Proper pruning technique
To begin, remove any dead or diseased branches, followed by any that cross or rub against each other. Next, working from the trunk outward, remove twigs and any scrubby growth to promote good air circulation and an open framework; you should be able to see through a well-pruned Japanese maple, even when it’s in full leaf. Branches that run parallel to each other should be removed, as well as any running parallel to the main trunk. Where a bushier habit is desired, cut to just beyond a pair of buds on the twig—two side shoots will emerge.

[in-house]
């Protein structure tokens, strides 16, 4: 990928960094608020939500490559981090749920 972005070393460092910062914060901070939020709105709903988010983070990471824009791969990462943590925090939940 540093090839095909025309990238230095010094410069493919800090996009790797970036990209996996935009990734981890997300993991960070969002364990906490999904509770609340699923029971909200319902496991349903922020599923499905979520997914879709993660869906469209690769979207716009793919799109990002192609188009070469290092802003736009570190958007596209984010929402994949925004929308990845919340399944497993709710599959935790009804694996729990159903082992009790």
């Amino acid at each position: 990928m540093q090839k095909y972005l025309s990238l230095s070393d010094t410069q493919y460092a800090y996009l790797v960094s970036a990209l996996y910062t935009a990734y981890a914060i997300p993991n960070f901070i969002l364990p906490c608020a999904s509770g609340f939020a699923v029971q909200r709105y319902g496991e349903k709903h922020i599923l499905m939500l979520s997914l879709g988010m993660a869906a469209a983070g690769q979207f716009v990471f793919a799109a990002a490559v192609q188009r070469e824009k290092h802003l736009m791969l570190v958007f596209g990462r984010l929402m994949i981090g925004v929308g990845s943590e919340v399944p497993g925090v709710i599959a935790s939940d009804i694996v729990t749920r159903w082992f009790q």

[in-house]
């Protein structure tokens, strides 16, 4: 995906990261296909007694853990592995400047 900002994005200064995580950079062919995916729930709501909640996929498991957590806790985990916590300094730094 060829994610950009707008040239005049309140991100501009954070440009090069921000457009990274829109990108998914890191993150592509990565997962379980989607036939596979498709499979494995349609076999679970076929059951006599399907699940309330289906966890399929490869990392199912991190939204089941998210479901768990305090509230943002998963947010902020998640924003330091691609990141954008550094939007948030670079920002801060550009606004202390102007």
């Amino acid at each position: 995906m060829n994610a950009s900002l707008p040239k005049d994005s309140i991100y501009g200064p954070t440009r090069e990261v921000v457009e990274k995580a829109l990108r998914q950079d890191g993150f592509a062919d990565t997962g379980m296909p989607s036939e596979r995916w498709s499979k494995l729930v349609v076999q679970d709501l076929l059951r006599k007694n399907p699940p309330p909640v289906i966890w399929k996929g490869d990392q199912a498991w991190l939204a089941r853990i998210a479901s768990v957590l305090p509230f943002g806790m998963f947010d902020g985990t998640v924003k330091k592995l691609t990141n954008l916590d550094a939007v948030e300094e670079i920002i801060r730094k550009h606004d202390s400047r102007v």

When removing large, mature branches, be certain to make a cut flush with the branch collar—the slightly raised area where branch and trunk meet. This is where the tree will generate new bark, in effect healing the wound. Never use wound dressings or black sealing paint over cuts; far from keeping moisture and disease out, they lock them in.